The heroine of the Nouvelle Vague has died. Agnès Varda wasn’t just a director, she was a master of a medium she knew little about when she made her brilliant debut, La Pointe Courte in 1955. She infused all her work – mainly in documentary – with a finessed sensibility that transcends the time in which it is made and her major features, Cleo de 5 à 7 and Le Bonheur are devastating portraits of contemporary womanhood. The later Vagabond was as shocking as her earlier work and made Sandrine Bonnaire a star. Her marriage to Jacques Demy was complex and yielded a wonderful homage, Jacquot de Nantes, a combination of essay with cinephilia that is utterly unique. Documentaries and art installations proved her humanity, flooded with an interest in the marginalised, the unheralded and the quotidian.  She seemed to take great pleasure in finding everyday faces and places. She was making films until quite recently and was a regular visitor to film festivals where I was privileged to hear her speak on occasion. Varda seemed to be able to access her inner child, eternally youthful, questioning and interested, an impression assisted by that French bob she wore until the end. Some critics would claim her films have outlasted those of her male peers:  I wouldn’t entirely disagree. Merci, Agnès.

Us (2019)

Us.png

Once upon a time, there was a girl and the girl had a shadow. The two were connected, tethered together. Accompanied by her husband Gabe (Winston Duke), son Jason (Evan Alex) and daughter Zora (Venus Williams lookalike Shahadi Wright Joseph), Adelaide Wilson (Lupita Nyong’o) returns to the lakeside home at Santa Cruz CA where she grew up. Haunted by a traumatic experience from 1986 when she entered the funhouse at the pier and encountered her doppelganger, subsequently becoming electively mute,  Addie grows increasingly concerned that something bad is going to happen but agrees to go to the beach where they meet their friends Josh Tyler (Tim Heidecker) and his wife Kitty (Elisabeth Moss) and their twin daughters. They have a better house, car and boat than the Wilsons. Jason wanders off at the beach and Addie grows frantic. Her fears soon become a reality when four masked strangers descend upon the house, forcing the Wilsons into a fight for survival. When the masks come off, the family is horrified to learn that each attacker takes the appearance of one of them and they have to fight to the death with Addie finally facing up to what happened thirty years ago … Who are you people?/ We’re Americans. Dontcha just hate it when the people who break into your home look exactly like you? This second outing for Jordan (Get Out) Peele gives the game away when it enters comedic territory for its second hour. And in the penultimate sequence, when Gabe says to the children Leave it to your mother, she’ll know what to do, we get a hint as to the final twist – and precisely what he may have known about his wife all along. You’ll probably figure it out from the poster. This take on – what? impostor syndrome? race relations? slavery? the Other? the base versus the superstructure? people who live underground in tunnels?! rich versus poor? Mexico?! –  wants to be so much more than it is. On the other hand, it nods towards horror tropes quite cleverly with Nyong’o being a very modern Final Girl – of a sort. It’s not remotely scary despite its publicity campaign. There are a lot of rabbits:  breeding like … I don’t know, people who want to make the US great again?! The tilt towards pantomime brings out some spectacularly bad acting – thank you, Ms Moss! – and rather rubs our faces in some crude rap to make a point about society and Reagan-era politics with a telling mention of South of the Border and then goes and robs the ending from the great Mad Men. What a cheek! It’s well set up and crafted but has some diffuse ideas about things that remain stubbornly unresolved so ultimately isn’t about anything at all, if you ask me. Sigh. Too many twins around here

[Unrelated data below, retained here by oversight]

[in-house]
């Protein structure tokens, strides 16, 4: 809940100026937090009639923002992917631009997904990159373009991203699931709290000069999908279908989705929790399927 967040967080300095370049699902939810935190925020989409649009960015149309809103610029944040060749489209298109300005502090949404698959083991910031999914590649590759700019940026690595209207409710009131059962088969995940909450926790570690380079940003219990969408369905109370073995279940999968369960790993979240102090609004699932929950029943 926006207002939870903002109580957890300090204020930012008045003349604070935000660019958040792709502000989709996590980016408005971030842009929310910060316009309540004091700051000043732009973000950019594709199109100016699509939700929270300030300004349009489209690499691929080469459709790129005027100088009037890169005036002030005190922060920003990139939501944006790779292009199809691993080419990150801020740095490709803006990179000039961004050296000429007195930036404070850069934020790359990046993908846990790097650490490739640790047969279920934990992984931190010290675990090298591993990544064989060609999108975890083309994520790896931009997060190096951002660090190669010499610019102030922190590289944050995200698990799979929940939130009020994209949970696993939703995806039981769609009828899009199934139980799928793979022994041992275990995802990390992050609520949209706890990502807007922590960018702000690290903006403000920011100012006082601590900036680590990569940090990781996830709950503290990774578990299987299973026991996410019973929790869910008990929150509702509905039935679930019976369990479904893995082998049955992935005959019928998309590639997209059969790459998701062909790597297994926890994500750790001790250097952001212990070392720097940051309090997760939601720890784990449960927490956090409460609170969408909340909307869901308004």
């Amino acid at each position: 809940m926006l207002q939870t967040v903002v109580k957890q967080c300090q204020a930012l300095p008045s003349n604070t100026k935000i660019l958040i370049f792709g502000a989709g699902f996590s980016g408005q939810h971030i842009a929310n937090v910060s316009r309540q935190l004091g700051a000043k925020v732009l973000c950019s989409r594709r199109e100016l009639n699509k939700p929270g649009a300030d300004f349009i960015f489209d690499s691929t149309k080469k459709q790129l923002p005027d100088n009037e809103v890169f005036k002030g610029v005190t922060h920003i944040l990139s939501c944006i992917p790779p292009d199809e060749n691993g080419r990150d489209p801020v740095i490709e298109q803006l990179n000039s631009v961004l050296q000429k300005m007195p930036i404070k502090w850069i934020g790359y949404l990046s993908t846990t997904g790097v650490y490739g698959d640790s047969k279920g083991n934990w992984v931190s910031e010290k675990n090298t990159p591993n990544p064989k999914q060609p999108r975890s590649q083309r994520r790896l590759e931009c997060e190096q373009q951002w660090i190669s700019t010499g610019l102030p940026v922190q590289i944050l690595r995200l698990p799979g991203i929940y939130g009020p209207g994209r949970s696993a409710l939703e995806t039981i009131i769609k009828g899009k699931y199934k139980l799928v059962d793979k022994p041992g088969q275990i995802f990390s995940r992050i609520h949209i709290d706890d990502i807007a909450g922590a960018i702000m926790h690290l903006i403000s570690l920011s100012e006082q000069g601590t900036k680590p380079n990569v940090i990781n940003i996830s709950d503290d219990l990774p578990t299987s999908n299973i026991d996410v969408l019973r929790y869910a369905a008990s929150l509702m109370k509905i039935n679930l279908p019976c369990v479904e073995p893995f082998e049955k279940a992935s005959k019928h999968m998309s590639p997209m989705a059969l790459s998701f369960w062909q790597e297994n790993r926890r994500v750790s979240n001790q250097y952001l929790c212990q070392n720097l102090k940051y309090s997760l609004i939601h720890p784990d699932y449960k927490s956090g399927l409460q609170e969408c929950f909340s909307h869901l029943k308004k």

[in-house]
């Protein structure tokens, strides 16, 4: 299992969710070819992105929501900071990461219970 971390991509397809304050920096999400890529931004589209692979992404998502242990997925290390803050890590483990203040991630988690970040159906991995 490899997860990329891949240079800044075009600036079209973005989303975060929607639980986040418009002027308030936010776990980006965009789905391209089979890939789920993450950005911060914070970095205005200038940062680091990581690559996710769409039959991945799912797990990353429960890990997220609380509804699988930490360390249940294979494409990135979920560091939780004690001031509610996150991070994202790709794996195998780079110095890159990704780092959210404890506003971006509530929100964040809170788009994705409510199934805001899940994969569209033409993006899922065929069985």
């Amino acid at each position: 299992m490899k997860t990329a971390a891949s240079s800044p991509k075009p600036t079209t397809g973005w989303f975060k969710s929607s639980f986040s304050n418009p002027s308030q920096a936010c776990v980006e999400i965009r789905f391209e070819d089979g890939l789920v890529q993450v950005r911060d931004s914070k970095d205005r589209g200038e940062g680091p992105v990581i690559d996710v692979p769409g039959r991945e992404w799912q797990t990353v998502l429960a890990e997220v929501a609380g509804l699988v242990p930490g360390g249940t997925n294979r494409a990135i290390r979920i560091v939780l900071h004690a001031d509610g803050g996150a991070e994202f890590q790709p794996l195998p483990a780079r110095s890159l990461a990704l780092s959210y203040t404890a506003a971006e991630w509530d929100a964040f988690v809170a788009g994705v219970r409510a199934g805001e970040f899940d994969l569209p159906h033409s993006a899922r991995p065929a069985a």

La Strada (1954)

La Strada

What a funny face! Are you a woman, really? Or an artichoke? Gelsomina (Giulietta Masina) is a simple-minded young woman whose mother accepts 10,000 lire from brutish itinerant strongman Zampanò (Anthony Quinn) to take her on the road after her older sister Rosa has died doing the same job. He bullies her and she takes up with high-wire performer Il Matto/Fool (Richard Basehart) who is with a travelling circus which she then joins with Zampanò when he finds her. The men’s rivalry culminates in a death … Here we have a piece of chain that is a quarter of an inch thick. It is made of crude iron, stronger than steel. With the simple expansion of my pectoral muscles, or chest, that is, I’ll break the hook.Written by Fellini and Tulio Pinelli with Ennio Flaiano, this is the first of the maestro’s world hits and one of the classics of cinema. It is a tragedy told with immense humanity and vivid melancholy and is a tribute to the performing brilliance of Masina, Fellini’s wife and the inspiration for the central character, a waif of Chaplinesque attractiveness. Much of the film was shot around dawn, imbuing this picaresque of poverty with its unique tone of fatality. This marks a break with the director’s neorealist cinematic roots,  yet it is an unvarnished picture of post-war Italy, a stark contrast with the American Technicolor tourist romcoms being produced on location. However it embraces the vitality and symbolism of the circus and brings a distinctive worldview to global attention. Quinn seems unbearably tough while Basehart does well as a kind of trickster in this allegorical play on the fairytale.  Nino Rota provides the evocative score and the song which is repeated to such urgent effect. A devastating portrait of the destruction of innocence with the overwhelming power of melodrama. Once you lose your eyes, you are finished. If there’s any delicate person in the audience, I would advise him to look away ’cause there could be blood

The Looking Glass War (1970)

The Looking Glass War.jpg